Chapter Excerpt #1 from "Adobe Acrobat 5 Master Class"
Authors explain the use of 'page transitions' in PDF files

15 July 2002

Master Class

DOWNLOAD: You can also download a Chapter 10 excerpt [PDF: 969kb] that contains illustrated versions of this excerpt and a related one we've also published.

Chapter 10.3: Embedding Page Transitions

The major limitation associated with using page transitions is that they are controlled by the preferences on each user's machine. Fortunately, there are several ways to embed the instructions for page transitions within the document. This makes it possible to create sophisticated page transitions that play anywhere, without relying on the user's preference settings.

Acrobat PDFMarks

Back in the days of Acrobat 3, the Acrobat contained a folder of transition files. You imported an EPS file into the page layout. When the document was distilled, the transition was embedded as part of the page. These transitions overruled the preference settings and allowed different transitions for each page. If you have access to an Acrobat 3 CD, you can still use those files.

Embedding Page Transitions From the Javascript Console

NOTE: The JavaScript from this section is included on the Acrobat Master Class CD. You can also copy and paste it from our text file [TXT: 3kb] into the JavaScript Console.

These days there are easier ways to embed page transitions. The JavaScript Console lets you type in commands (calls) that control page transitions. Using the JavaScript console, you can set different transitions for the various pages. You can also set the length of time each transition runs. More importantly, these transitions work in the normal and full-screen modes. This method of embedding transitions also works when the document is viewed in Reader 4.

Is this easy? We asked the most code-phobic member of our team (Sandee) to try it. Here are the steps she took to add the Box In transition for the first two pages of a document. Don't try to understand the code, right now; we'll explain it all after you've followed the steps and seen it work.

  1. Open the JavaScript Console
    Choose Tools>JavaScript>Console. The JavaScript Console dialog box appears. Don't worry about any text that may be in the console area. The main concern should be the new text you enter.

    Acrobat 5 JavaScript Console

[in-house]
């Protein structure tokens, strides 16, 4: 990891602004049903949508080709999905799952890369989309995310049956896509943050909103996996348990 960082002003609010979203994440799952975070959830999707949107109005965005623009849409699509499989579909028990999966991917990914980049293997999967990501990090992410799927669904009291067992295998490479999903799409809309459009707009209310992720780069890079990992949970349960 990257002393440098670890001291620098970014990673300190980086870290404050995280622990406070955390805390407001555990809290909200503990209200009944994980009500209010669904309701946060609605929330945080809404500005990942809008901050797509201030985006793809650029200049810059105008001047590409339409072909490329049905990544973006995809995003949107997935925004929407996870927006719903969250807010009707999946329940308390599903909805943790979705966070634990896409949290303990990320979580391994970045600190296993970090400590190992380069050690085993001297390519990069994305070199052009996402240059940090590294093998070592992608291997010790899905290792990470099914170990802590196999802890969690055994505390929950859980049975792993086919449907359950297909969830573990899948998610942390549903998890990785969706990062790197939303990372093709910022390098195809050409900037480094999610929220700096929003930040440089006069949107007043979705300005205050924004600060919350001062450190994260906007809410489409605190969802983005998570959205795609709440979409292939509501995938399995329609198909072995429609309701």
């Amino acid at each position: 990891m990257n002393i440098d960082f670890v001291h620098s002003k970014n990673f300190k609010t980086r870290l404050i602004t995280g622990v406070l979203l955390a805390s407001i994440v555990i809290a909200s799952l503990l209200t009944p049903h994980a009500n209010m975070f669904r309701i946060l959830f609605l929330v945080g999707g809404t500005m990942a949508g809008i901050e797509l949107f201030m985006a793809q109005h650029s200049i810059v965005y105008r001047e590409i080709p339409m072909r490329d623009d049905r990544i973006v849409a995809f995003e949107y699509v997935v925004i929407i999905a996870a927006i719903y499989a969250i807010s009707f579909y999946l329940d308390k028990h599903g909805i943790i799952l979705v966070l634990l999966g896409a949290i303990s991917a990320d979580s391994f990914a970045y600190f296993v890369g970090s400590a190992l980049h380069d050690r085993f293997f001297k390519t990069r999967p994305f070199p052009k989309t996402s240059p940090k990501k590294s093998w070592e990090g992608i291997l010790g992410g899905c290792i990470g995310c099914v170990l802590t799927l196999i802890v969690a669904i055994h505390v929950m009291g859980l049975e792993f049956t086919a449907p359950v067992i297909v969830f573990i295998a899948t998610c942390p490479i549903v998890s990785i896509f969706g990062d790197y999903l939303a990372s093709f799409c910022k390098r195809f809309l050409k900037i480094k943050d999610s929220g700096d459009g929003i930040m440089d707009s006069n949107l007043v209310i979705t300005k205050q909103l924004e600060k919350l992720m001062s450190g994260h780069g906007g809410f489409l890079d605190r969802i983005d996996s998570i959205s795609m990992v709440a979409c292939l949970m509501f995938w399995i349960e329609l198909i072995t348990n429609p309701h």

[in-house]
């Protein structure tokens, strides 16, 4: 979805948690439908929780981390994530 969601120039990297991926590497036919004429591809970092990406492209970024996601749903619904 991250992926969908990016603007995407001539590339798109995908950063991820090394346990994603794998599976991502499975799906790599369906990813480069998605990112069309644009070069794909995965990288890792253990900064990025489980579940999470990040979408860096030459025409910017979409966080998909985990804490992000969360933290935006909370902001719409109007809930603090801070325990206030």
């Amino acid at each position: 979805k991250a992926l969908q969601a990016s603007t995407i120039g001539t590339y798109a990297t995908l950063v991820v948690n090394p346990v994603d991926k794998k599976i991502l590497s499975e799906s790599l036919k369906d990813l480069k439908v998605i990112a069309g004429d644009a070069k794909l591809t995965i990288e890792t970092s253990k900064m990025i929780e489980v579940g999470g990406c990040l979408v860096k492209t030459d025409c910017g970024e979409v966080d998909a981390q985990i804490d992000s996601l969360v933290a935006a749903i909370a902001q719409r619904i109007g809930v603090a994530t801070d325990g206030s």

2. Type the JavaScript
    Click inside the white area of the console, and make sure you're on a new line. Enter the following code as one line, exactly as written. (Watch for the spaces after the colons and commas.)

    this.setPageTransitions({nStart: 0,aTrans: [-1, "BoxIn", 1], nEnd: 1});
    

    Press the 'Enter' key on the numeric key pad to send the code from the console into the document. If you've entered the text correctly, you will see the word "undefined" appear in the console text area. If you're on a keyboard that doesn't have a numeric keypad, hold the 'Alt' key (Win) or 'Control' key (Mac) when you press 'Enter' (or 'Return') to execute the script.

  3. Save and Test
    Save the file, close the document, and then reopen it. Use any of the navigation controls to move between pages. The first two pages will appear with the Box In transition. The other pages will appear with whatever transition has been set in the Full Screen Preferences. If you want to modify your embedded page transition, you must enter the new call in the console and then press the Enter key to send it to the document.

Understanding The JavaScript Page Transitions Code

Here's a breakdown of the JavaScript code in the previous exercise:

this.setPageTransitions({nStart: 0, aTrans: [-1, "BoxIn", 1], nEnd: 1});
This phrase says the script is to set the page transitions.

this.setPageTransitions({nStart: 0, aTrans: [-1, "BoxIn", 1], nEnd: 1});
nStart specifies the page of the document for the transition. Acrobat starts numbering pages with 0.

this.setPageTransitions({nStart: 0, aTrans: [-1, "BoxIn", 1], nEnd: 1});
aTrans sets the definition array for the transition.

this.setPageTransitions({nStart: 0, aTrans: [-1, "BoxIn", 1], nEnd: 1});
The information in the square brackets is an array, and sets the definition of the transition. The first number controls how long (in seconds) the page is displayed. The value of - turns off automatic page advancing.

this.setPageTransitions({nStart: 0, aTrans: [-1, "BoxIn", 1], nEnd: 1});
This is the name of the transition as it appears in the preferences. Type the name of all transitions without any spaces.

this.setPageTransitions({nStart: 0, aTrans: [-1, "BoxIn", 1], nEnd: 1});
This number sets the duration of the transition. The 1 here stands for one second.

this.setPageTransitions({nStart: 0, aTrans: [-1, "BoxIn", 1], nEnd: 1});
The nEnd number stands for the last page you want the transition applied to. If you want only one page to have the transition, you can delete this part of the code.

Applying a Transition to All Pages

If you want to apply a transition to all the pages in a document, use this code (Here, we changed the transition to Dissolve):

this.setPageTransitions({aTrans: [-1, "Dissolve", 1]});

Deleting the Embedded Code

What if you want to get back to a normal document without embedded transitions? You'll have to send a command to delete the embedded transitions. (Clearing the JavaScript Console won't work.) Here's the code to delete the transitions from the first two pages:

this.setPageTransitions({nStart: 0, nEnd: 1});


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